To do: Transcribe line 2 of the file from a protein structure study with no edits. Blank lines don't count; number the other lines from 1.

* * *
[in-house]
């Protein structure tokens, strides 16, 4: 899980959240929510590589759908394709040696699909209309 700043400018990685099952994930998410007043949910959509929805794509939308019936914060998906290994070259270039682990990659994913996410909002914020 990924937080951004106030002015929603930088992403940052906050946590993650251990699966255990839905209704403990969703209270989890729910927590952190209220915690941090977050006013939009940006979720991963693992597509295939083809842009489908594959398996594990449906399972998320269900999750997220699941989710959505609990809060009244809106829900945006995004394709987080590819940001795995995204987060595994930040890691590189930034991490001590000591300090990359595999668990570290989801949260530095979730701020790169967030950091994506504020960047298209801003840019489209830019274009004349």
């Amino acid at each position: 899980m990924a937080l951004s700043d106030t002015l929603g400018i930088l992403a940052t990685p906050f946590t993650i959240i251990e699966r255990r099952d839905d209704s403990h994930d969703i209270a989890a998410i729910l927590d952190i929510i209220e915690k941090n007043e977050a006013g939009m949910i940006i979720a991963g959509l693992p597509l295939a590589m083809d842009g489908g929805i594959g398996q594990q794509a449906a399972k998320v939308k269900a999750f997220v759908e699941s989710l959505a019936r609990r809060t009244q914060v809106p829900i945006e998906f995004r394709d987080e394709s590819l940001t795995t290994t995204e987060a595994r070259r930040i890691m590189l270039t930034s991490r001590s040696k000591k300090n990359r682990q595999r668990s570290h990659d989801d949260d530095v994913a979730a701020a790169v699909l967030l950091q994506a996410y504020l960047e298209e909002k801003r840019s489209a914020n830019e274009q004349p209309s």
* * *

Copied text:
């Protein structure tokens, strides 16, 4: 899980959240929510590589759908394709040696699909209309 700043400018990685099952994930998410007043949910959509929805794509939308019936914060998906290994070259270039682990990659994913996410909002914020 990924937080951004106030002015929603930088992403940052906050946590993650251990699966255990839905209704403990969703209270989890729910927590952190209220915690941090977050006013939009940006979720991963693992597509295939083809842009489908594959398996594990449906399972998320269900999750997220699941989710959505609990809060009244809106829900945006995004394709987080590819940001795995995204987060595994930040890691590189930034991490001590000591300090990359595999668990570290989801949260530095979730701020790169967030950091994506504020960047298209801003840019489209830019274009004349």